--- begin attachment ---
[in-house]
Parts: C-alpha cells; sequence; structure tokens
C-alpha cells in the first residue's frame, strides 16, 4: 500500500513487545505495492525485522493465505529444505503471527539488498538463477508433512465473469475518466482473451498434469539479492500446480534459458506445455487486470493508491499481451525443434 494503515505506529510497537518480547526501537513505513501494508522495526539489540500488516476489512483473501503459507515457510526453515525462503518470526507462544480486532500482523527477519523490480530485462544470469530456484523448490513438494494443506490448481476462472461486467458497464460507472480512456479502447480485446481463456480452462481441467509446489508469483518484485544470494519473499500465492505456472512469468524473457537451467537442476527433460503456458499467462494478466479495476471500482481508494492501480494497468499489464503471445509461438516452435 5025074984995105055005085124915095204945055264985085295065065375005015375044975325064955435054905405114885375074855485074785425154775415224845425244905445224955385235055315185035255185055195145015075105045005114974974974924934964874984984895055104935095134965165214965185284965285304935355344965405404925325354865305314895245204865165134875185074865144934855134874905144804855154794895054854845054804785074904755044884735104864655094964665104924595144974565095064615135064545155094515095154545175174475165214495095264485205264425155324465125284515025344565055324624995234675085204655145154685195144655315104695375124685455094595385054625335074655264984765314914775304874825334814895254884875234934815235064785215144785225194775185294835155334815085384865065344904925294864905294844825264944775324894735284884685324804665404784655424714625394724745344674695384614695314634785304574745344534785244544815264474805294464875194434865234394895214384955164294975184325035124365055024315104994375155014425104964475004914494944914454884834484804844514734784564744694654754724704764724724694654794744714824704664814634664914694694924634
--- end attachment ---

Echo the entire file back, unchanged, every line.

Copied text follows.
[in-house]
Parts: C-alpha cells; sequence; structure tokens
C-alpha cells in the first residue's frame, strides 16, 4: 500500500513487545505495492525485522493465505529444505503471527539488498538463477508433512465473469475518466482473451498434469539479492500446480534459458506445455487486470493508491499481451525443434 494503515505506529510497537518480547526501537513505513501494508522495526539489540500488516476489512483473501503459507515457510526453515525462503518470526507462544480486532500482523527477519523490480530485462544470469530456484523448490513438494494443506490448481476462472461486467458497464460507472480512456479502447480485446481463456480452462481441467509446489508469483518484485544470494519473499500465492505456472512469468524473457537451467537442476527433460503456458499467462494478466479495476471500482481508494492501480494497468499489464503471445509461438516452435 5025074984995105055005085124915095204945055264985085295065065375005015375044975325064955435054905405114885375074855485074785425154775415224845425244905445224955385235055315185035255185055195145015075105045005114974974974924934964874984984895055104935095134965165214965185284965285304935355344965405404925325354865305314895245204865165134875185074865144934855134874905144804855154794895054854845054804785074904755044884735104864655094964665104924595144974565095064615135064545155094515095154545175174475165214495095264485205264425155324465125284515025344565055324624995234675085204655145154685195144655315104695375124685455094595385054625335074655264984765314914775304874825334814895254884875234934815235064785215144785225194775185294835155334815085384865065344904925294864905294844825264944775324894735284884685324804665404784655424714625394724745344674695384614695314634785304574745344534785244544815264474805294464875194434865234394895214384955164294975184325035124365055024315104994375155014425104964475004914494944914454884834484804844514734784564744694654754724704764724724694654794744714824704664814634664914694694924634